The families of four young people killed in a horrific train-car accident nearly five years ago have been awarded $24 million by a jury in Anoka County, Minnesota. The jurors who heard the case rejected earlier statements by the railroad that the victims had tried to beat a train to the crossing. Each of the four families was awarded $6 million in damages. The railroad officials contended the victims’ car drove around the crossing gates. During the trial, the families proved that the gates were not working properly when a westbound train traveling at 60 miles per hour hit the car at night back in 2003. The jury determined Burlington Northern Santa Fe was 90% responsible for the crash and the driver of the car was 10% responsible.
Although the railroad submitted evidence it contended showed the crossing gate was working at the time of the collision, the families responded by saying that the data provided by the railroad “wasn’t authentic.” The Plaintiffs presented evidence that questioned whether the information downloaded from the railroad’s data recorders was actually from the crossing where the accident occurred. It was also questioned whether the data was from the same time as the accident. The jury obviously didn’t believe the railroad’s downloads because, if they had been accurate, the gates would have been down at the time of the incident.
The trial lasted six weeks and more than 300 exhibits were introduced in evidence. The freight train split the car in two in the collision. The only eyewitness was the train’s engineer, who testified that he saw the car go around the lowered signal arm. The Plaintiffs said there was an intermittent malfunction and that the gates weren’t functioning properly. The crossing was equipped with lights, arms and sound. A woman who had gone through the same crossing in the weeks before the crash testified that she was almost hit by a train when the lights didn’t work and that she had notified the railroad. Plaintiffs offered evidence that nothing was done by the railroad to repair the crossing signal after the notification of a problem.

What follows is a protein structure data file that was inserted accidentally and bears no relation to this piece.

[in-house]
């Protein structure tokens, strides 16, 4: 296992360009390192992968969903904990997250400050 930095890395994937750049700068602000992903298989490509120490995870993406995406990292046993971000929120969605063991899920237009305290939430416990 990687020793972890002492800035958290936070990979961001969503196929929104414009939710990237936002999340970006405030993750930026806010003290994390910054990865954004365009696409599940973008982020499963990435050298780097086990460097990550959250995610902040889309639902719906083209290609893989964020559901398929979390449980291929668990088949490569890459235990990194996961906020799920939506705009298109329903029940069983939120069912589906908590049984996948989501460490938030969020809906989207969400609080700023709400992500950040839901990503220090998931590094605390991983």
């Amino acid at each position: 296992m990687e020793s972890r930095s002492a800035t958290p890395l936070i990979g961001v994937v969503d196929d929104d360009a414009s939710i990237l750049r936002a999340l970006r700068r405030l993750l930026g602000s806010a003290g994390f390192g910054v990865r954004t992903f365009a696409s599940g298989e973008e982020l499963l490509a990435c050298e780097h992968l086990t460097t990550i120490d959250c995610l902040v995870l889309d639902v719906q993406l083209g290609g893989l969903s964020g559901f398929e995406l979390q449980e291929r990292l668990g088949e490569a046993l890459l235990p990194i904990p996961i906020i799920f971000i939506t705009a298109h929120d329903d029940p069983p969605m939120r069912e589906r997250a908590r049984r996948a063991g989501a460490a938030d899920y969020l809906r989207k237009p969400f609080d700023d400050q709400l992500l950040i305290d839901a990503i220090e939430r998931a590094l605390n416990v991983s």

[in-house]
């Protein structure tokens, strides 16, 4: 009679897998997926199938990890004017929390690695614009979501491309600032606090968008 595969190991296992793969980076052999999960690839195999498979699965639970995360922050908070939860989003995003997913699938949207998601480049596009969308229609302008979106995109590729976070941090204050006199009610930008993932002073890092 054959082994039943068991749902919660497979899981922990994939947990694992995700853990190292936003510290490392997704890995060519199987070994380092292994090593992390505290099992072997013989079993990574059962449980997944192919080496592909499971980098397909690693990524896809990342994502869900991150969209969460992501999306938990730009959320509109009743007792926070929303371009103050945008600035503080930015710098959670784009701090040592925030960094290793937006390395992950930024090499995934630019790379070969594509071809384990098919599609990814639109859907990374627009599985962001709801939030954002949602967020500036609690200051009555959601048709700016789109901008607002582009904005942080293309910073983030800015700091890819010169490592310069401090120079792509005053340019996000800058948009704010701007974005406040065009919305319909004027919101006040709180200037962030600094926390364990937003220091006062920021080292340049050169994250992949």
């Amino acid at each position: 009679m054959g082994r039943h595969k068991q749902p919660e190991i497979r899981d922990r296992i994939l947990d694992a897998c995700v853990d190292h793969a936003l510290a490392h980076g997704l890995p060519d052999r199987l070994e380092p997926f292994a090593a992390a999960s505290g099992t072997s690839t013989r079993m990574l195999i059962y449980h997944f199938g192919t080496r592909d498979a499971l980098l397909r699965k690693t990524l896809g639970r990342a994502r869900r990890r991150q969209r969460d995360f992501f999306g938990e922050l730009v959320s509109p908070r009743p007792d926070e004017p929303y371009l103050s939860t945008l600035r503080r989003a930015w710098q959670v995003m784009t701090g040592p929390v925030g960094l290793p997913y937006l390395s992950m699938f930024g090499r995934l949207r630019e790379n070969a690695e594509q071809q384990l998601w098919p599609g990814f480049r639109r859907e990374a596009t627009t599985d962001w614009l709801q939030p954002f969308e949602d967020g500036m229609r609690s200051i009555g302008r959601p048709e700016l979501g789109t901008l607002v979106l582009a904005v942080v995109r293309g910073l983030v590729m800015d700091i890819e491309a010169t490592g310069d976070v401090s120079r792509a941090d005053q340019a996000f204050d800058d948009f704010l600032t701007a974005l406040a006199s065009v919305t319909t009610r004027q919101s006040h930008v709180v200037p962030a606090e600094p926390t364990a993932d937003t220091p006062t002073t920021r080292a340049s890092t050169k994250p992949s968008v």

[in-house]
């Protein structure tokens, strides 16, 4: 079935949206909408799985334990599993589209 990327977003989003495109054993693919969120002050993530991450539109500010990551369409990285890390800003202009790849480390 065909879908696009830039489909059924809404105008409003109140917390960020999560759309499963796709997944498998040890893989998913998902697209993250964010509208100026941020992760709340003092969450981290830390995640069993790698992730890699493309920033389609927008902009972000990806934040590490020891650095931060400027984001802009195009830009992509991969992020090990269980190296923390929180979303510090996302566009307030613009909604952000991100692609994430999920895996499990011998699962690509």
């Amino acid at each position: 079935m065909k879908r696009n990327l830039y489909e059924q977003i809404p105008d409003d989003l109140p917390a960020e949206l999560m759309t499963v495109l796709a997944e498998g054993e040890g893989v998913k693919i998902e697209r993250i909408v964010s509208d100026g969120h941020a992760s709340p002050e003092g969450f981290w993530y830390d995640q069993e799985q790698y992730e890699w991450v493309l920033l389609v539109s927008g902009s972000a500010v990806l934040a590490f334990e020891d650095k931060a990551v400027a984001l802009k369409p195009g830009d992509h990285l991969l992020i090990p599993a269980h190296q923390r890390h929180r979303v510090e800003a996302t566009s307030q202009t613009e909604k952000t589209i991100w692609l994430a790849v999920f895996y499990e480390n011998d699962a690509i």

Interestingly, Burlington Northern did not immediately provide information to investigators from the electronic event recorder kept in the crossing signal. As you may know, this is akin to a black box on an airplane. The recorder at the crossing contained data about the signal, but it was not encrypted. The railroad later said the laptop on which the data was stored had been “recycled.” Now that the trial is over, the families plan to seek federal legislation changing how signal boxes record data. The data should be encrypted so that it can’t be altered. The damages awarded by the jury were compensatory, based on the loss of comfort and companionship the young adults would have provided. The jury was not asked to award punitive damages. The plaintiffs were represented by ¬Bob Potroff, a lawyer from Manhattan, Kansas, who did an outstanding job for the victims’ families.
Source: Star Tribune
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